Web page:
It’s hard enough to earn a living at a corner convenience store without having to confront a teenaged shoplifter, or let him steal whatever he wants.
My 13-year-old son just walked in the door with a story that made my blood boil, about one of the more outrageous examples of intimidation-based shoplifting I have heard.
He and a few of his Grade 8 buddies were outside a small variety store after school today when a boy they know who is in Grade 9 came along, a big kid with an air of menace about him.
This kid has a reputation among the neighbourhood boys for often having a cell phone for sale at a really good price, which he always claims to have found.
His good luck at finding cell phones ended recently, when one of his teammates on a house league hockey team discovered that his brand new iPhone 5 had disappeared from the dressing room during a game.
The coach, who knows enough to identify this kid as a suspect, searched the dressing room and found the phone in his jacket pocket, but did nothing about it, other than scolding him. He suited up for the next game.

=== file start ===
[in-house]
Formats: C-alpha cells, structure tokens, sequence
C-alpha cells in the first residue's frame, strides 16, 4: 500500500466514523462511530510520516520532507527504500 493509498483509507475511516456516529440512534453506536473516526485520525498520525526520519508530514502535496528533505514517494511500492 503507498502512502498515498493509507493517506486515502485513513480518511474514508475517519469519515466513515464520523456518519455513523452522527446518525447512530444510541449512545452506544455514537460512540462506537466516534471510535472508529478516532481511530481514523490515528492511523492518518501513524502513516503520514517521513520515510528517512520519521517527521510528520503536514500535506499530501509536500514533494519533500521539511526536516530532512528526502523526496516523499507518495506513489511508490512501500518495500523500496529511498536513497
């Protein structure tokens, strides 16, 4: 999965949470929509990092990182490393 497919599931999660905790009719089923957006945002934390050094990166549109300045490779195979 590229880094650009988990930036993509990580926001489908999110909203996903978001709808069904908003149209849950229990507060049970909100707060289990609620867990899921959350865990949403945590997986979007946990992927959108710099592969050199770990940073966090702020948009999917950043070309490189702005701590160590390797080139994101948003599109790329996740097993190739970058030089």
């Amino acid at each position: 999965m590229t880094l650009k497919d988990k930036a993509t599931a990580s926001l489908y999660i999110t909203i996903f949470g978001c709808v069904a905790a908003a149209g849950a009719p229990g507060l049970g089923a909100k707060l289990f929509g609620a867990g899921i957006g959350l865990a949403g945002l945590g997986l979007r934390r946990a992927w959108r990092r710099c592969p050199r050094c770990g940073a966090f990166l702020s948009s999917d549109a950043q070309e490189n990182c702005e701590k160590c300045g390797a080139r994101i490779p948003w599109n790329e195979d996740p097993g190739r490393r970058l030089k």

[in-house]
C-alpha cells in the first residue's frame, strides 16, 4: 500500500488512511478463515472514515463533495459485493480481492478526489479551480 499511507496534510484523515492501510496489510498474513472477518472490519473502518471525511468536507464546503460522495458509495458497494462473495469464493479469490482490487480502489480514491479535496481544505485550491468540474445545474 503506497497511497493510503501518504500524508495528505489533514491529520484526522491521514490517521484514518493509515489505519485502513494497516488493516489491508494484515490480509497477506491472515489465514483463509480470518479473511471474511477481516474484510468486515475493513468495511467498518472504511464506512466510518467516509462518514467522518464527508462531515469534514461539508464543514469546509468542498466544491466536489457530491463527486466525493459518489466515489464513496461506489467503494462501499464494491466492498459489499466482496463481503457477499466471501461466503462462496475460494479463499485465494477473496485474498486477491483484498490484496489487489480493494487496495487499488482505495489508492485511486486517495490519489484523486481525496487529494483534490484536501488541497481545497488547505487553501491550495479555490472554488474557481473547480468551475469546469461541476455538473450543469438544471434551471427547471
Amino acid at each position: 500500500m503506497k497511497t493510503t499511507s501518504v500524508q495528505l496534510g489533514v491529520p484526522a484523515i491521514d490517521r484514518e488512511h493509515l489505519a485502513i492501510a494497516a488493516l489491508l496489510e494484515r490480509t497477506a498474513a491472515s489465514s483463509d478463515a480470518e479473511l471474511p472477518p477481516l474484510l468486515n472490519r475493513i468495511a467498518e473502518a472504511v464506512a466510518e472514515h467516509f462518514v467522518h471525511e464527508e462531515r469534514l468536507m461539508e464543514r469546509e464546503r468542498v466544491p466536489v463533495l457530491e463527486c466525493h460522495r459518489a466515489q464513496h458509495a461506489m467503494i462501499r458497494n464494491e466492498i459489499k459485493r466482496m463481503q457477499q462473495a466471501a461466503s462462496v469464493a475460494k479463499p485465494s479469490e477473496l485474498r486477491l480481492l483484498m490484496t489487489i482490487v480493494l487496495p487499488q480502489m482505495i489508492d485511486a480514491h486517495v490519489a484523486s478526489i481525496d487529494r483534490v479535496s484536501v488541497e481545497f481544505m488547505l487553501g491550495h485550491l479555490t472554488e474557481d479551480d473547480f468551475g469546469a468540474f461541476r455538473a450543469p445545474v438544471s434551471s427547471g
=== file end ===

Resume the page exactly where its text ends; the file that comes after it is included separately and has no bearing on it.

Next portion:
The boys were standing around outside the store when the cell phone salesman said he was going inside to get a treat, and would be right back.
He returned with a handful of gum, candy, a five-hour energy drink and other junk, boasting that he didn’t pay for any of it.
Believing that the younger boys were impressed, he went back to the store three times in less than 15 minutes, coming back each time with more loot that wasn’t paid for.
My son says the grinning older boy “called it free food” and thought it was funny.
Our corner store has been operated for many years by a succession of Asian immigrant couples, as their first job in Canada. They’re behind the counter from 8 a.m. until 11 p.m., an incredible grind, especially after a few years, to eke out a living that can’t be much better than minimum wage.
The couple running it arrived from China less than two years ago and often have their daughter, who looks to be about four, behind the counter with them.
Clearly, the boy did not go in into the store four times within a few minutes to fill his pockets without being noticed.
The people behind the counter had to decide whether to confront him, which could have gotten physical, or turn a blind eye.
Given the slim profit margins on stuff sold in corner stores, the value of the loot could have a serious impact on the bottom line of sales on any one day.
The hard working family running the store must be wondering what they got themselves into, and what kind of people we Canadians are.